During 1980–2003, there were 261 total hospitalizations with RMSF as one of the discharge diagnoses among AI/ANs using the IHS/tribal healthcare system (Table 1). This corresponds to an average annual RMSF hospitalization rate of 1.21 hospitalizations per 100,000 persons. The highest overall rate of hospitalizations for RMSF among the five IHS regions studied was in the Southern Plains region, comprised of Oklahoma, Kansas, and part of Texas, with a rate of 4.23 per 100,000 persons (Table 1). The RMSF hospitalizations in the Southern Plains region accounted for 88.5% of the total RMSF hospitalizations reported for the study period. The East region had the second highest RMSF hospitalization rate, with 1.18 per 100,000 persons, and accounted for 2.3% of the total RMSF hospitalizations. The Northern Plains and the Southwest regions had the lowest rates with 0.38 (6.9%) and 0.07 (2.3%) per 100,000, respectively. There were no RMSF hospitalizations reported in Alaska during the study period.

Overall, the RMSF hospitalization rate for men (60.2% of total hospitalizations) was greater than that for women (1.52 versus 0.92 per 100,000 persons, respectively; RR 1.65; 95% CI = 1.29–2.11). Most of the RMSF hospitalizations (92.9%) occurred during April through September; 76.2% of the hospitalizations occurred during May through August (Figure 2). The mean length of stay among all RMSF hospitalizations during these years was 4.1 days (median, 3 days; range, 1–14 days) and did not change significantly during the study period. There were two reported deaths for a hospital case fatality rate of 0.8%.

The highest RMSF age-specific hospitalization rate was seen in the 1- to 4-year-old age group, with a rate of 2.50 hospitalizations per 100,000 persons (Table 1), and the second highest RMSF hospitalization rate was seen in children < 1 year of age, with a rate of 1.81 per 100,000 persons. The hospitalization rate for children 1–4 years was not significantly higher than that for children < 1 year of age. However, the rate for children ages 1–4 was significantly higher than the rates for the other age groups (20–44 years [RR = 2.23, 95% CI = 1.55–3.20] and 45–64 years [RR = 2.22, 95% CI = 1.45–3.41]). The age group–specific rates for men were higher than the corresponding rates for women, except for similar rates for the age groups of 1–4 and 5–19 years.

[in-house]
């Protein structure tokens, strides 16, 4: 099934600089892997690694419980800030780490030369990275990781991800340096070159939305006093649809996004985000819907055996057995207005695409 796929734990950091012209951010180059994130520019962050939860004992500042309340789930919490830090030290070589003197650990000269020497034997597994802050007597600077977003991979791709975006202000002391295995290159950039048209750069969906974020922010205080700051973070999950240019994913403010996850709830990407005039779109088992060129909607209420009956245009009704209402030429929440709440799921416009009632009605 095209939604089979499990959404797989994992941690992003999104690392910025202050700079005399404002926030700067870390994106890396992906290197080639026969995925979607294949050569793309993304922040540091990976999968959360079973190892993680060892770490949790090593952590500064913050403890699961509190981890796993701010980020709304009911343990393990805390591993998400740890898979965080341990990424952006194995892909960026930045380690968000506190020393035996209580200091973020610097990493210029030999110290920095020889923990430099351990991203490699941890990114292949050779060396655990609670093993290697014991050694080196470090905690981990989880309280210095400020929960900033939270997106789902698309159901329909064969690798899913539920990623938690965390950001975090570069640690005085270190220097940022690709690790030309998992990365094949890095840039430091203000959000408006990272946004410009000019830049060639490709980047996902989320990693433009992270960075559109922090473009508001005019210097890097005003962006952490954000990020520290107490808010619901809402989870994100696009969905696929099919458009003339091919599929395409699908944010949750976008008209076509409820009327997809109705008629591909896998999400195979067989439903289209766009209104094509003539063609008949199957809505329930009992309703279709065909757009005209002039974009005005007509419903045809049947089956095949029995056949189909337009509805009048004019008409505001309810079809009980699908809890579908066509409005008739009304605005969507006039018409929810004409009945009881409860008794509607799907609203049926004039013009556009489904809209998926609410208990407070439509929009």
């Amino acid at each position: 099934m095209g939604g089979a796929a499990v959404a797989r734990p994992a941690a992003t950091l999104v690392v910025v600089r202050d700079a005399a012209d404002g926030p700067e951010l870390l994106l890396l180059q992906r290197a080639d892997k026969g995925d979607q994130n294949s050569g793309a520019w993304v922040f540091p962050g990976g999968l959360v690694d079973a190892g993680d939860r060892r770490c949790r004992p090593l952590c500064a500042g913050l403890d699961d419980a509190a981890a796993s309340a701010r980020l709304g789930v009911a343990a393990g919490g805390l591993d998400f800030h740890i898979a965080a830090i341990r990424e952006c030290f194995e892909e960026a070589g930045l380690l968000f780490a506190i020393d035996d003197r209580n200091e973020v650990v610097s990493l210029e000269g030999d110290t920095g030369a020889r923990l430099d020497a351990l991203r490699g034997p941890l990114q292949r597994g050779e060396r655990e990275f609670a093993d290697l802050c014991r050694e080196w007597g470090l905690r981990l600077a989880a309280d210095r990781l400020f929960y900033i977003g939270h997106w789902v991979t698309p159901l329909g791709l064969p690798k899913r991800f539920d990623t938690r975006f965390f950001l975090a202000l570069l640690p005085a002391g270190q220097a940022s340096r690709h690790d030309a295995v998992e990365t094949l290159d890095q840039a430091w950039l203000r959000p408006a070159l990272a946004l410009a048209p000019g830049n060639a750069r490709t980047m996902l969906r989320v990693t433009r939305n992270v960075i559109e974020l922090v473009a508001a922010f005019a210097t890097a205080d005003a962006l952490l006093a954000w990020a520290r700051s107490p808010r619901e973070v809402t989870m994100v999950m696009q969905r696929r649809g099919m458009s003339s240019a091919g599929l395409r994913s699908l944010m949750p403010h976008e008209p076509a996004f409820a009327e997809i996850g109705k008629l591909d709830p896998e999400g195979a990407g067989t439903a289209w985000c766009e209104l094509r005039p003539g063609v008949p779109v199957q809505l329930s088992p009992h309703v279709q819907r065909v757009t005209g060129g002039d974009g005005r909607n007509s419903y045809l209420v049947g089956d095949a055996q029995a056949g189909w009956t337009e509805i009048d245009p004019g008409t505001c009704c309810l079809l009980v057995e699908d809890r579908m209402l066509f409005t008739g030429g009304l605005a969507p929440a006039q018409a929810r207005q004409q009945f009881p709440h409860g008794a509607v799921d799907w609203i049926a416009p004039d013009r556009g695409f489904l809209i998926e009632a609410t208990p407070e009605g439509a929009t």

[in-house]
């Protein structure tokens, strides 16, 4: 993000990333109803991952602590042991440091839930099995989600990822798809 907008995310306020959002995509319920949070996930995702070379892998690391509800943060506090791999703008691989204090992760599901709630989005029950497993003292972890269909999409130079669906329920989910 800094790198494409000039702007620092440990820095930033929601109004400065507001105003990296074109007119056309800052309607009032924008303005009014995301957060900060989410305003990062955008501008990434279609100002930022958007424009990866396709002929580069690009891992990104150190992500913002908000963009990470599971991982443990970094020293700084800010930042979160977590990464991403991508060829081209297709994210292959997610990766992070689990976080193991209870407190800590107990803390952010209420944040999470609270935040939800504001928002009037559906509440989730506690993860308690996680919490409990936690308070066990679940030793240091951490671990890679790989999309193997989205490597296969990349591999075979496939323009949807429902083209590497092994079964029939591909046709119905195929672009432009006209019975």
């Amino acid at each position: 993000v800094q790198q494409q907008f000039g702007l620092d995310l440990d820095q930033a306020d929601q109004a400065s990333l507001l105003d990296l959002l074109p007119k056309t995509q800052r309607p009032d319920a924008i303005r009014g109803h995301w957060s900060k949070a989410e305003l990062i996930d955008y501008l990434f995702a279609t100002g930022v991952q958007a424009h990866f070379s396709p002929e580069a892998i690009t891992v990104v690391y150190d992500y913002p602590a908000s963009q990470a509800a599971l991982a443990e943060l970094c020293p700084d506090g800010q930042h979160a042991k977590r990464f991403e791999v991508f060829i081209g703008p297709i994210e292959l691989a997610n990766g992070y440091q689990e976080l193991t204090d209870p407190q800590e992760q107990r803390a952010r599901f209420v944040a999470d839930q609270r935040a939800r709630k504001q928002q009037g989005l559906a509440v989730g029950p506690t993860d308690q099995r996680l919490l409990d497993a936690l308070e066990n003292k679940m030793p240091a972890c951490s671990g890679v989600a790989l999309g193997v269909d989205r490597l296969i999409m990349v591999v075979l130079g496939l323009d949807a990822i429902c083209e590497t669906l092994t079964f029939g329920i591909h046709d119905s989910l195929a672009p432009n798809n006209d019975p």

During the study period, there was an overall decline in the annual RMSF hospitalization rate (Figure 3). Sixty-seven RMSF hospitalizations (1.98 per 100,000 persons) occurred in 1980–1984, and 39 hospitalizations (0.68 per 100,000) occurred in 1999–2003; the hospitalization rate significantly decreased (RR = 2.90; 95% CI, 1.99–4.23). Of the four IHS regions that reported RMSF hospitalizations, either no change or a decrease in rates of RMSF hospitalizations between the two 5-year periods was observed (Figure 4). Only the RMSF hospitalization rate for the Southern Plains region significantly decreased (7.42 and 2.43 per 100,000 persons; RR = 3.05; 95% CI, 2.05–3.44). Hospitalization rates decreased significantly for the age groups 1–4 (RR = 13.8; 95% CI, 4.3–44.8), 5–19 (RR = 3.7; 95% CI, 1.6–8.2), and 45–64 years (RR = 4.8; 95% CI, 1.6–14.7). The hospitalization rate for both men and women decreased significantly (RR = 1.99, 95% CI = 1.21–3.26 and RR = 5.22, 95% CI = 2.84–9.59, respectively).

DISCUSSION

In this study, we observed substantial geographic differences in RMSF hospitalization rates among AI/ANs, as 88.5% occurred in the Southern Plains region and < 10% in the Northern Plains and the Southwest regions. The annual RMSF hospitalization rate for AI/ANs decreased during 1980–2003; however, among regions, only the rate for the Southern Plains region significantly decreased. Our study also found a higher rate of RMSF hospitalization among AI/AN children 1–4 years of age compared with older age groups; the observed overall decline in the RMSF hospitalization rate was consistent across all age groups.